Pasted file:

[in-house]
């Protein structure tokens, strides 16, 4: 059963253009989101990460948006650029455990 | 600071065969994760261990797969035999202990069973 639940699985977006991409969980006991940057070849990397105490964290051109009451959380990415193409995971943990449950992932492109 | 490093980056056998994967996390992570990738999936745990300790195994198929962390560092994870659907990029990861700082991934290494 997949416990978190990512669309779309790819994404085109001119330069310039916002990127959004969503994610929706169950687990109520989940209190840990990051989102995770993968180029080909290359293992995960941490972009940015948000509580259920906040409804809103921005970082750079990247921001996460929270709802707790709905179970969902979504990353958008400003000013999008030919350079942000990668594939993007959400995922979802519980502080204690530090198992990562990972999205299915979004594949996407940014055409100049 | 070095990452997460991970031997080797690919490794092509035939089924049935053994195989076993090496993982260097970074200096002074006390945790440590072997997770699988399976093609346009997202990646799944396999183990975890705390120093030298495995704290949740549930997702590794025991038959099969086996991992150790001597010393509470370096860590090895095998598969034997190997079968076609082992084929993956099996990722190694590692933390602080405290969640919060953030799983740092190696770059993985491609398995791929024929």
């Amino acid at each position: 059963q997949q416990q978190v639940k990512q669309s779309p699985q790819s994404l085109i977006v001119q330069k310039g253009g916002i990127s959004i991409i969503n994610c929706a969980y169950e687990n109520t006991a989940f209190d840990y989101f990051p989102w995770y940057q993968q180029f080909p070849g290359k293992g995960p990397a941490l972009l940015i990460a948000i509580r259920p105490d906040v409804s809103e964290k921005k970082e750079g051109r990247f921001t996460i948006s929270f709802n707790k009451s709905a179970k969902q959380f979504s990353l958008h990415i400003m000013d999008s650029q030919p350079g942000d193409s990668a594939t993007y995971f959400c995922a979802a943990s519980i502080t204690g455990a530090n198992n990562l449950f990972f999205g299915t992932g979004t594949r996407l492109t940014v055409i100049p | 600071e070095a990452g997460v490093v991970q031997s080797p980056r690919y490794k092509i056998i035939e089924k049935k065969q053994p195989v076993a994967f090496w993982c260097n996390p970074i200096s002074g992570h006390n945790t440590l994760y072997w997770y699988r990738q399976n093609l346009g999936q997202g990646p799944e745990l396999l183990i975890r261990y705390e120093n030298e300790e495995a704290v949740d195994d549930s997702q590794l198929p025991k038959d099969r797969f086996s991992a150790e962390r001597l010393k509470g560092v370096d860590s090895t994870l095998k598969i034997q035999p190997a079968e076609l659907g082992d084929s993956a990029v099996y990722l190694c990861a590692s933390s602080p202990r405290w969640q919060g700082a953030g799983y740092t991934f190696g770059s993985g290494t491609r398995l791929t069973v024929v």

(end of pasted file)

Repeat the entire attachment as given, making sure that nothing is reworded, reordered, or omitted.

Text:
[in-house]
């Protein structure tokens, strides 16, 4: 059963253009989101990460948006650029455990 | 600071065969994760261990797969035999202990069973 639940699985977006991409969980006991940057070849990397105490964290051109009451959380990415193409995971943990449950992932492109 | 490093980056056998994967996390992570990738999936745990300790195994198929962390560092994870659907990029990861700082991934290494 997949416990978190990512669309779309790819994404085109001119330069310039916002990127959004969503994610929706169950687990109520989940209190840990990051989102995770993968180029080909290359293992995960941490972009940015948000509580259920906040409804809103921005970082750079990247921001996460929270709802707790709905179970969902979504990353958008400003000013999008030919350079942000990668594939993007959400995922979802519980502080204690530090198992990562990972999205299915979004594949996407940014055409100049 | 070095990452997460991970031997080797690919490794092509035939089924049935053994195989076993090496993982260097970074200096002074006390945790440590072997997770699988399976093609346009997202990646799944396999183990975890705390120093030298495995704290949740549930997702590794025991038959099969086996991992150790001597010393509470370096860590090895095998598969034997190997079968076609082992084929993956099996990722190694590692933390602080405290969640919060953030799983740092190696770059993985491609398995791929024929």
């Amino acid at each position: 059963q997949q416990q978190v639940k990512q669309s779309p699985q790819s994404l085109i977006v001119q330069k310039g253009g916002i990127s959004i991409i969503n994610c929706a969980y169950e687990n109520t006991a989940f209190d840990y989101f990051p989102w995770y940057q993968q180029f080909p070849g290359k293992g995960p990397a941490l972009l940015i990460a948000i509580r259920p105490d906040v409804s809103e964290k921005k970082e750079g051109r990247f921001t996460i948006s929270f709802n707790k009451s709905a179970k969902q959380f979504s990353l958008h990415i400003m000013d999008s650029q030919p350079g942000d193409s990668a594939t993007y995971f959400c995922a979802a943990s519980i502080t204690g455990a530090n198992n990562l449950f990972f999205g299915t992932g979004t594949r996407l492109t940014v055409i100049p | 600071e070095a990452g997460v490093v991970q031997s080797p980056r690919y490794k092509i056998i035939e089924k049935k065969q053994p195989v076993a994967f090496w993982c260097n996390p970074i200096s002074g992570h006390n945790t440590l994760y072997w997770y699988r990738q399976n093609l346009g999936q997202g990646p799944e745990l396999l183990i975890r261990y705390e120093n030298e300790e495995a704290v949740d195994d549930s997702q590794l198929p025991k038959d099969r797969f086996s991992a150790e962390r001597l010393k509470g560092v370096d860590s090895t994870l095998k598969i034997q035999p190997a079968e076609l659907g082992d084929s993956a990029v099996y990722l190694c990861a590692s933390s602080p202990r405290w969640q919060g700082a953030g799983y740092t991934f190696g770059s993985g290494t491609r398995l791929t069973v024929v």